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Immune checkpoint inhibitors may induce flares in patients with pre-existing autoimmune disease

27 Nov 2019

The initiation of immune checkpoint inhibitors (ICIs) for cancer in patients with pre-existing autoimmune disease appears to frequently lead to flares or immune-related adverse effects (IRAEs) that are mostly manageable, as shown in a study.

Researchers reviewed the medical records of 112 cancer patients with pre-existing autoimmune disease who were receiving ICIs. These patients were followed for a median of 8 months for the occurrence of flare, other IRAEs and cancer response.

Psoriasis was the most frequent pre-existing autoimmune disease (n=31), followed by rheumatoid arthritis (n=20) and inflammatory bowel disease (n=14). There were 24 patients (22 percent) on immunosuppressive therapy at ICI initiation.

A total of 79 patients (71 percent) developed autoimmune disease flare and/or other IRAE(s), including flare of pre-existing autoimmune disease in 53 (47 percent) and/or other IRAE(s) in 47 (42 percent), with a need for immunosuppressive therapy in 48 (43 percent) and permanent discontinuation of ICI in 24 (21 percent) patients.

On multivariable analysis, receipt of immunosuppressive therapy at ICI initiation was associated with shorter median progression-free survival (PFS; 3.8 months vs 12 months; p=0.006). Median PFS was also shorter in the presence of a flare of pre-existing autoimmune disease or other IRAE, with a trend toward better survival in patients without immunosuppressant use or ICI discontinuation.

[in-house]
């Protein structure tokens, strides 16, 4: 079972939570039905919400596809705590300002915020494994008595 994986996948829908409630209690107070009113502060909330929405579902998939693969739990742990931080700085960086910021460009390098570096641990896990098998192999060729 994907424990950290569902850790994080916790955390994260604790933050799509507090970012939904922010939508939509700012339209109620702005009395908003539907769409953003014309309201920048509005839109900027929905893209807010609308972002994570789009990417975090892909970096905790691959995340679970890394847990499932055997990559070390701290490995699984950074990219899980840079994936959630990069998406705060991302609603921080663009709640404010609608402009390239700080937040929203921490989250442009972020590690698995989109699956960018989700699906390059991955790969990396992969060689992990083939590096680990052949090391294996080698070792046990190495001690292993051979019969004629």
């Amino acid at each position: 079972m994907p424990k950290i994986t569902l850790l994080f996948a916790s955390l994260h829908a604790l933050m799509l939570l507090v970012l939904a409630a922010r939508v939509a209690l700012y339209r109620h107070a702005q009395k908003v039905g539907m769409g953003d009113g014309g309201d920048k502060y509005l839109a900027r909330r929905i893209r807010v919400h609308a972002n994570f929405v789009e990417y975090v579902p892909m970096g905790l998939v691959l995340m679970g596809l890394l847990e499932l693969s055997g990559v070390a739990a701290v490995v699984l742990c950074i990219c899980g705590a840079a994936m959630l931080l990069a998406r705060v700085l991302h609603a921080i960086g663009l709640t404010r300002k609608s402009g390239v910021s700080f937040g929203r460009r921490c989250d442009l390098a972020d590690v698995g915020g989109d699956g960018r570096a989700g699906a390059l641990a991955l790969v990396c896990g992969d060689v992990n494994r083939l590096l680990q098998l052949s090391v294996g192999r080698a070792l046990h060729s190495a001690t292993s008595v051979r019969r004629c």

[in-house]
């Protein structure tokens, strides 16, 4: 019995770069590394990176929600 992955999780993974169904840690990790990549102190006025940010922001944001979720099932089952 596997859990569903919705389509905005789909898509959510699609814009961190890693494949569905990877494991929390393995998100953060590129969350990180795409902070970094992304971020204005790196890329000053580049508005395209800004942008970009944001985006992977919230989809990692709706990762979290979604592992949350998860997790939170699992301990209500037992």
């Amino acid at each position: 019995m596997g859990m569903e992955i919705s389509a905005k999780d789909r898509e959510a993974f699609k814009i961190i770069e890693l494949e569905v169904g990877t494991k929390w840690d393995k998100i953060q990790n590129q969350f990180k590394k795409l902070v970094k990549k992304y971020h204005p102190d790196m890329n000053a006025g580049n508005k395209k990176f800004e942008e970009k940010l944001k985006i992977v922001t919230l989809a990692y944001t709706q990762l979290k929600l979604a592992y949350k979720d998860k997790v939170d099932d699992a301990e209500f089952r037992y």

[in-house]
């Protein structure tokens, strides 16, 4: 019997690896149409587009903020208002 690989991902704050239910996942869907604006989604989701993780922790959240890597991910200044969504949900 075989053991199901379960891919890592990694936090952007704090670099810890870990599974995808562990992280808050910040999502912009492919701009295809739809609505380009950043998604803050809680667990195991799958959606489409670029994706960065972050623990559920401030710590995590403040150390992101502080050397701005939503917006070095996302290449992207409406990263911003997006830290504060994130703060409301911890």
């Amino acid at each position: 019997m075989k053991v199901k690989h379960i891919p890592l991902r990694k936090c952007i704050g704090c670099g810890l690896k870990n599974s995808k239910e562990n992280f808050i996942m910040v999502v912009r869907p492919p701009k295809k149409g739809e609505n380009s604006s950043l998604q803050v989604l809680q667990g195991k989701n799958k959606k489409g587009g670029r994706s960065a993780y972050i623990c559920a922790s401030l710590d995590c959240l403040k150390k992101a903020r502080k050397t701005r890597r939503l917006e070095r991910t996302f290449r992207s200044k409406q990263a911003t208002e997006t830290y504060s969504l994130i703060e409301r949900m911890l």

“Although IRAEs are frequent and potentially severe, patients with pre-existing autoimmune disease are good candidates for ICI treatment,” according to the researchers, who recommended close follow-up and collaboration between oncologists and organ specialists in the management of this population.

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Most Read Articles
4 days ago
During the Allergic Rhinitis (AR) Boot Camp held in conjunction with the Bayer Pharmacist Congress 2020, Professor Dr Baharudin Abdullah discussed the management of AR in the primary care setting and the importance of using patient profiles to guide the choice of antihistamines.
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With the movement control order (MCO) in full gear, most conferences and meetings are being postponed or cancelled. Some have taken to having conferences and meetings in a virtual setting, such as the recently ended American College of Cardiology/World Congress of Cardiology (ACC.20/WCC) conference. MIMS and the Asian Young Pharmacist Group (AYPG) took this opportunity to engage with pharmacists in the form of a Zoom meeting.